Your biggest workplace dilemmas answered

We spend a lot of time at work. A lot.

And awkward situations, conflicts with coworkers and productivity drains are common occurrences.

How you navigate these situations can play a role in your career advancement and satisfaction.

But don’t worry, we’re here to help.

You have a potty mouth. Is that OK?

Sometimes bad things happen in the office, your emotions run high and a curse word accidentally slips out of your mouth.

While an occasional swear word is usually accepted at work, it shouldn’t become a pervasive part of an office’s culture.

Constant cursing can tarnish your own brand and limit your career opportunities.

Here’s what to do if you accidentally let the F-bomb slip out.

Someone else is getting credit for your work

Being a team player at work is important. But so is getting recognition for your contributions.

Getting credit for your work is an important part of establishing your worth and climbing the career ladder, but constantly seeking out recognition can backfire and end up making you look like a credit hog.

Here’s how to balance that fine line between looking like you’re not a team player and getting the acknowledgment you deserve.

You got fired, is your career over?

Nope.

Getting fired can be devastating, but it’s not the end of your career.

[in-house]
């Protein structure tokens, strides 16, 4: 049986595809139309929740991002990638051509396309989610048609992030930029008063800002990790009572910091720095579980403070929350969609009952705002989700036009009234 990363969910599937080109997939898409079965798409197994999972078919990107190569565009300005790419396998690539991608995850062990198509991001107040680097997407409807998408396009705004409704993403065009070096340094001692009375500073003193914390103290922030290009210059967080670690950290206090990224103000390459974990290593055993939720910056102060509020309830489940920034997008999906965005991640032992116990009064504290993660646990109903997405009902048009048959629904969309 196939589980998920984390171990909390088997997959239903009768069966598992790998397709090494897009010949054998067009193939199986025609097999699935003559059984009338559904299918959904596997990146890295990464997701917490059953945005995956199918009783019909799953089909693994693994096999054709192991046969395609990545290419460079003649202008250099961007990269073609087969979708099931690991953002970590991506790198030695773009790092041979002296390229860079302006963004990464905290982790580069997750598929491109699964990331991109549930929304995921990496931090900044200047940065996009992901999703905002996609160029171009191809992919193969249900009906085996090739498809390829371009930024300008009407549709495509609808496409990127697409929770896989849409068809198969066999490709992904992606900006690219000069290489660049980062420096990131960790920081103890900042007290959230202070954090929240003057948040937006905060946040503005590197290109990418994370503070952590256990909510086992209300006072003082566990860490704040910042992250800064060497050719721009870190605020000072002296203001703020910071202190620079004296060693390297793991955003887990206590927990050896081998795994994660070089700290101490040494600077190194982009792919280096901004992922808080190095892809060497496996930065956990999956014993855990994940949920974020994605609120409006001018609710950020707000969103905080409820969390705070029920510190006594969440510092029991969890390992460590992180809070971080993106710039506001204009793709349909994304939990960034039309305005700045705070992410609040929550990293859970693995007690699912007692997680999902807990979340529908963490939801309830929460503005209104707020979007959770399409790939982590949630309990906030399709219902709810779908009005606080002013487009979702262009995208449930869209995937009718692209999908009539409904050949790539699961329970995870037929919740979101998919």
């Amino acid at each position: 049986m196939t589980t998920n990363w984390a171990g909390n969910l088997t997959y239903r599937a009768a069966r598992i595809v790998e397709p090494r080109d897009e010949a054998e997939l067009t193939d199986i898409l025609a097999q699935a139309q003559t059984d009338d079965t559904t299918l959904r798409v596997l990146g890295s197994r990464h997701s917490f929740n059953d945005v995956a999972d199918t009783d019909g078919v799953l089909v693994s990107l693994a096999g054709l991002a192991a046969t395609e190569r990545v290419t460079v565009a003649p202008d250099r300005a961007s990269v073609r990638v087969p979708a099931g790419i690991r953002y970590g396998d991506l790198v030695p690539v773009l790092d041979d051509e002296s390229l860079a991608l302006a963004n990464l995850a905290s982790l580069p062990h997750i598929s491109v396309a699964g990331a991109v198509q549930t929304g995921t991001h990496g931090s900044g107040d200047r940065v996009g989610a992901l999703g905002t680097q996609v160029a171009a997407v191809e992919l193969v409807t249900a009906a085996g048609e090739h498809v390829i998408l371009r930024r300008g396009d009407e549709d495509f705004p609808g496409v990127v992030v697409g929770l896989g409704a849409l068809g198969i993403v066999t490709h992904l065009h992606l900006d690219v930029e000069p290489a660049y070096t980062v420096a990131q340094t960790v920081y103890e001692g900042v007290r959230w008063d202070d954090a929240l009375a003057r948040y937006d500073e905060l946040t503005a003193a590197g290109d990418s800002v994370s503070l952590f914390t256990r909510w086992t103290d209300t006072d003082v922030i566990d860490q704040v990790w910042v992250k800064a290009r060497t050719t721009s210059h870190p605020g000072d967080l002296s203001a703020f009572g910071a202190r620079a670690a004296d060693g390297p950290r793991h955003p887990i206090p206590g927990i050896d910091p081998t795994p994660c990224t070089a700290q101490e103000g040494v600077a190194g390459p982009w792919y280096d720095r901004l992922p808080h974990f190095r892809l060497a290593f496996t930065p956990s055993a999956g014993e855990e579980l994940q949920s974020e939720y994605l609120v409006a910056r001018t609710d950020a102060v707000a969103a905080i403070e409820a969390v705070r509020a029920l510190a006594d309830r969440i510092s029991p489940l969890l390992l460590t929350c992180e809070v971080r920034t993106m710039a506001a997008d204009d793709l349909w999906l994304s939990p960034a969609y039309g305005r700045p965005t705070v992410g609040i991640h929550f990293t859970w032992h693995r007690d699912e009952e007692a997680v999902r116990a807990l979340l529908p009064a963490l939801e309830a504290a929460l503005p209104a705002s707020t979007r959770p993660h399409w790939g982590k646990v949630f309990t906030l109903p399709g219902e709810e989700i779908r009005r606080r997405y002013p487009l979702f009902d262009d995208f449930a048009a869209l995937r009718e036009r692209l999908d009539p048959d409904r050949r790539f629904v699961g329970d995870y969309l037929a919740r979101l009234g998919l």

How you bring up a termination in a job interview is important though: You don’t want to lie, but you also should avoid dwelling on it.

The key is being prepared for it come up.

You haven’t been promoted in forever

You’ve been working long hours, going above and beyond your job duties and exceeding expectations.

But yet, you still haven’t been able to move up the career ladder.

Employees shouldn’t linger too long at a company if they aren’t climbing the career ladder fast enough.

So just how long should you stay at a job if you aren’t being promoted?

Is it OK to text with your boss?

Texting can be a fast and easy way to communicate when we’re out of the office.

But texts can carry a heavier sense of urgency than an email or instant message — whether that’s the intent or not.

Managers and their employees should set expectations of how they prefer to communicate in and out of the office. Some workers might find texting easier than a traditional email or phone call, while others might find it too invasive.

We tend to fire off texts a little more haphazardly than an email, which can lead to some unfortunate blunders.

Here’s what managers and employees need to know when it comes to texting.

I got a job offer, how can I leverage it with my current employer?

Congrats, you got a job offer! It’s for more money, but you really aren’t ready to move on from your current employer.

What do you do?

Tread carefully. Using a job offer as leverage to negotiate a promotion or higher salary requires a delicate approach and comes with risks.

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